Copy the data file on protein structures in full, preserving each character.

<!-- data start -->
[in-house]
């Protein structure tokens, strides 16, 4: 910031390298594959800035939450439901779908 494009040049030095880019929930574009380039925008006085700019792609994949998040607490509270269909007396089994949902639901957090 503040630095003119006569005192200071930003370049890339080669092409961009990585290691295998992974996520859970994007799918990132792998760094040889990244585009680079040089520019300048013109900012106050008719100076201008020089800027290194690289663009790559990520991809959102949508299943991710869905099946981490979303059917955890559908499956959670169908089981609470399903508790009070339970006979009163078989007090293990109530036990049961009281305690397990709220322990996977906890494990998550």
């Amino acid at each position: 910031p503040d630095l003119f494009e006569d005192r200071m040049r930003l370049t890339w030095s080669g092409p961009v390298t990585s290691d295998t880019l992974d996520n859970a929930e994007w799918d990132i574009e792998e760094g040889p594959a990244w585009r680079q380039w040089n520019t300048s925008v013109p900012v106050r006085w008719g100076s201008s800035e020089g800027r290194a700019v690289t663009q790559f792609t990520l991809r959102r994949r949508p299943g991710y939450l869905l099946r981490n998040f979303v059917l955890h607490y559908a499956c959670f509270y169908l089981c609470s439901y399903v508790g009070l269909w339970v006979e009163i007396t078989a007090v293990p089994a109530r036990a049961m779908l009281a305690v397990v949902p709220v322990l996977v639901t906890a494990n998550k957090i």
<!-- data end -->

[in-house]
């Protein structure tokens, strides 16, 4: 910031390298594959800035939450439901779908 494009040049030095880019929930574009380039925008006085700019792609994949998040607490509270269909007396089994949902639901957090 503040630095003119006569005192200071930003370049890339080669092409961009990585290691295998992974996520859970994007799918990132792998760094040889990244585009680079040089520019300048013109900012106050008719100076201008020089800027290194690289663009790559990520991809959102949508299943991710869905099946981490979303059917955890559908499956959670169908089981609470399903508790009070339970006979009163078989007090293990109530036990049961009281305690397990709220322990996977906890494990998550």
């Amino acid at each position: 910031p503040d630095l003119f494009e006569d005192r200071m040049r930003l370049t890339w030095s080669g092409p961009v390298t990585s290691d295998t880019l992974d996520n859970a929930e994007w799918d990132i574009e792998e760094g040889p594959a990244w585009r680079q380039w040089n520019t300048s925008v013109p900012v106050r006085w008719g100076s201008s800035e020089g800027r290194a700019v690289t663009q790559f792609t990520l991809r959102r994949r949508p299943g991710y939450l869905l099946r981490n998040f979303v059917l955890h607490y559908a499956c959670f509270y169908l089981c609470s439901y399903v508790g009070l269909w339970v006979e009163i007396t078989a007090v293990p089994a109530r036990a049961m779908l009281a305690v397990v949902p709220v322990l996977v639901t906890a494990n998550k957090i």